I've since done about 6 solo dives and plan to do a lot more. While I greatly enjoy the freedom to just go "do what I want and not have to worry about others", I still do enjoy diving with friends and sharing those experiences too. The whole "get to just dive" thing is very pleasurable though. I'm sure at some point I'll likely move towards doing solo dives more frequently, but I have built a network of a few local divers that I'm friends with and enjoy diving with.
    BlueTrin, happy-diver and txgoose like this.
  3. happy-diver

    happy-diver Skindiver Just feelin it

    # of Dives: 2,500 - 4,999
    Location: same ocean as you
    Dude welcome 100 dives is plenty you are a diver so make a decision and go diving

    I started solo here, my first dives


    trained myself with no redundancy and never dived with anyone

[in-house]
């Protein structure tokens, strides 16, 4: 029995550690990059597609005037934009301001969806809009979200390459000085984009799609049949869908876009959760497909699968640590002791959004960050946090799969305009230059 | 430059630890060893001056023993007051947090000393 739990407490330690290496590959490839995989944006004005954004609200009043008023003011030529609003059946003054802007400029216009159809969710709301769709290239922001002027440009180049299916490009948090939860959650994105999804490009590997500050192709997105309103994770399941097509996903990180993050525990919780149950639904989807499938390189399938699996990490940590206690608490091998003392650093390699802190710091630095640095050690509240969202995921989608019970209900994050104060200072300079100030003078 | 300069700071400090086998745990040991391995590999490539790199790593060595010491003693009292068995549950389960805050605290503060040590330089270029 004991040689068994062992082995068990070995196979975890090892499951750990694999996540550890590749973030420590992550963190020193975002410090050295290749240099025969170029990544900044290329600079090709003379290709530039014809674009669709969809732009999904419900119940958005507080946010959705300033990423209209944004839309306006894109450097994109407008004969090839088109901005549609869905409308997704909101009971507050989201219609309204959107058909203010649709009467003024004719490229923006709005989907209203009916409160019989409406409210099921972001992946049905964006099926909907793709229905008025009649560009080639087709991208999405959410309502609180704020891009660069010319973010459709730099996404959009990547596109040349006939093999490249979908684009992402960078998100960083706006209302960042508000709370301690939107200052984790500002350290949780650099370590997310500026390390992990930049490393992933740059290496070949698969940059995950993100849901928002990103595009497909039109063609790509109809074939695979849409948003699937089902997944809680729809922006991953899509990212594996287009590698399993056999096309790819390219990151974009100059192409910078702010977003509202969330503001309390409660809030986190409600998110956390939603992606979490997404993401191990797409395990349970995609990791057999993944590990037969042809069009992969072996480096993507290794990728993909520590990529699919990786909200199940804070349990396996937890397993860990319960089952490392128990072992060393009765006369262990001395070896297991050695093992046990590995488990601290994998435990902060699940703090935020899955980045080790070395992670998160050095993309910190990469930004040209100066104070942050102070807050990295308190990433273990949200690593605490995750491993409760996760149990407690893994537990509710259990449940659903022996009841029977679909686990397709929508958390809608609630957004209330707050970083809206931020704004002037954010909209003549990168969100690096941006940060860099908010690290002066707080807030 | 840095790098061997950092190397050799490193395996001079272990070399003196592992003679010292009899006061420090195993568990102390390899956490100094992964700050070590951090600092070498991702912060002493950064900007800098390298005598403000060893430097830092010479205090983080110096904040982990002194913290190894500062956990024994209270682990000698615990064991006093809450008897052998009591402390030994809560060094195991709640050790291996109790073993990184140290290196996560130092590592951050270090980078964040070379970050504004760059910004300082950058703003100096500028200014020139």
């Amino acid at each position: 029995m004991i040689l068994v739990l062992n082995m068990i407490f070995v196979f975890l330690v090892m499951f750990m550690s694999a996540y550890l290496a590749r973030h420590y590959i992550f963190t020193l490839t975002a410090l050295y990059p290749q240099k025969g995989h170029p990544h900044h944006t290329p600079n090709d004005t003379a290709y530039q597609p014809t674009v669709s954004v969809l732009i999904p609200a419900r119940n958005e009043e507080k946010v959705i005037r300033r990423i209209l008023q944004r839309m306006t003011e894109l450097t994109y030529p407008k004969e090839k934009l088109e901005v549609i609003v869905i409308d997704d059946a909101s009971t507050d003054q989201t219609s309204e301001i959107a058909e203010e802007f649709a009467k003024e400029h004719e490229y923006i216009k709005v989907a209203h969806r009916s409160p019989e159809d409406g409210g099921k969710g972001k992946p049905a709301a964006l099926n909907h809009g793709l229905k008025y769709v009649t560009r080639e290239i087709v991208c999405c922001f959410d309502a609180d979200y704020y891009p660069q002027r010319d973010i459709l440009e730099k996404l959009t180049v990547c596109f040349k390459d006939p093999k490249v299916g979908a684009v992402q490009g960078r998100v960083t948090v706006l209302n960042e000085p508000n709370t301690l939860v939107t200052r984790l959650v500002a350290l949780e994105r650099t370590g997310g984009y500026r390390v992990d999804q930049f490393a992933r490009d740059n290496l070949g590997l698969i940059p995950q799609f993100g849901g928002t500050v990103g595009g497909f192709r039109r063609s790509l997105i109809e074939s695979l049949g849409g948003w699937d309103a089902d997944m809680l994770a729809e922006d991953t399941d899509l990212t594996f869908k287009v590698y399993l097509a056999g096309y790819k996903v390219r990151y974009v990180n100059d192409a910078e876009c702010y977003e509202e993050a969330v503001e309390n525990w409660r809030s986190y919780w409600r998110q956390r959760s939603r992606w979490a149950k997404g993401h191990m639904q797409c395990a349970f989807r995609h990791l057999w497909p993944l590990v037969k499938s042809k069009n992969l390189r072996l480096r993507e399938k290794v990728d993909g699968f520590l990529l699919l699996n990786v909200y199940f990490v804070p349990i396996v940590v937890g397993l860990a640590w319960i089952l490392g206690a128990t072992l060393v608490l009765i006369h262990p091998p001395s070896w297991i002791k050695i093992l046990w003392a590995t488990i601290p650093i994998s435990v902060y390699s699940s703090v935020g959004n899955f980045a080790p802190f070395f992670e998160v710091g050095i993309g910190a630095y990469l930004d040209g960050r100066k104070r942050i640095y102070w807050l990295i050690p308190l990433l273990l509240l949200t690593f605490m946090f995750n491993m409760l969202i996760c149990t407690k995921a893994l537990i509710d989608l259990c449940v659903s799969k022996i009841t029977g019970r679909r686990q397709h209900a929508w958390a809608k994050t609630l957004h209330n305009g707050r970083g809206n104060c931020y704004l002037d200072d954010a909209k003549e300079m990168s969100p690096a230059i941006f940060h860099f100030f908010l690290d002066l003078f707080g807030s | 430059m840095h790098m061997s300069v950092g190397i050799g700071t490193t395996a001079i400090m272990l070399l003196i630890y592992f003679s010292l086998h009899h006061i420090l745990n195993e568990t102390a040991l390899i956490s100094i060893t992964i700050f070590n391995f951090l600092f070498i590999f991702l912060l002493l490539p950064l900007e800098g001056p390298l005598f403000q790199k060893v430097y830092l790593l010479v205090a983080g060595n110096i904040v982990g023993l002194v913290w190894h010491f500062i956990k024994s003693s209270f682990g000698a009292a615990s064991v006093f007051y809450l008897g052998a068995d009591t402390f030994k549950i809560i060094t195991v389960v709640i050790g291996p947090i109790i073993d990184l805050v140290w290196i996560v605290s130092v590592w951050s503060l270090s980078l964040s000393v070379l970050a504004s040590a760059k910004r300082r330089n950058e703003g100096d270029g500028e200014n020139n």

and will finish diving solo somewhere hopefully as majestic
    only when they pull that tank from my cold dead body
    and I'm one of the most responsible divers I know

    how many people have you met that judge what you can do by what they can't

    perhaps a second amendment for solo diving

    You know, a few years later when I started doing epic dives there again I actually moved in
    ha ha ha ha ha ha ha
  4. Pao

    Pao Manta Ray

    # of Dives: 200 - 499
    Location: Manila, Philippines
    Did it "illegally" for some time and the finally got the proper cert (SDI). I started by entering the water with a group and telling them beforehand that I will be going my own merry way and that I'd joint them after so and so minutes during the safety stop. Then I started striking out on my own doing my dives in sidemount with 2 tanks for redundancy. I got my recreational solo cert in a roundabout way since I got it after having been tech certified for some time.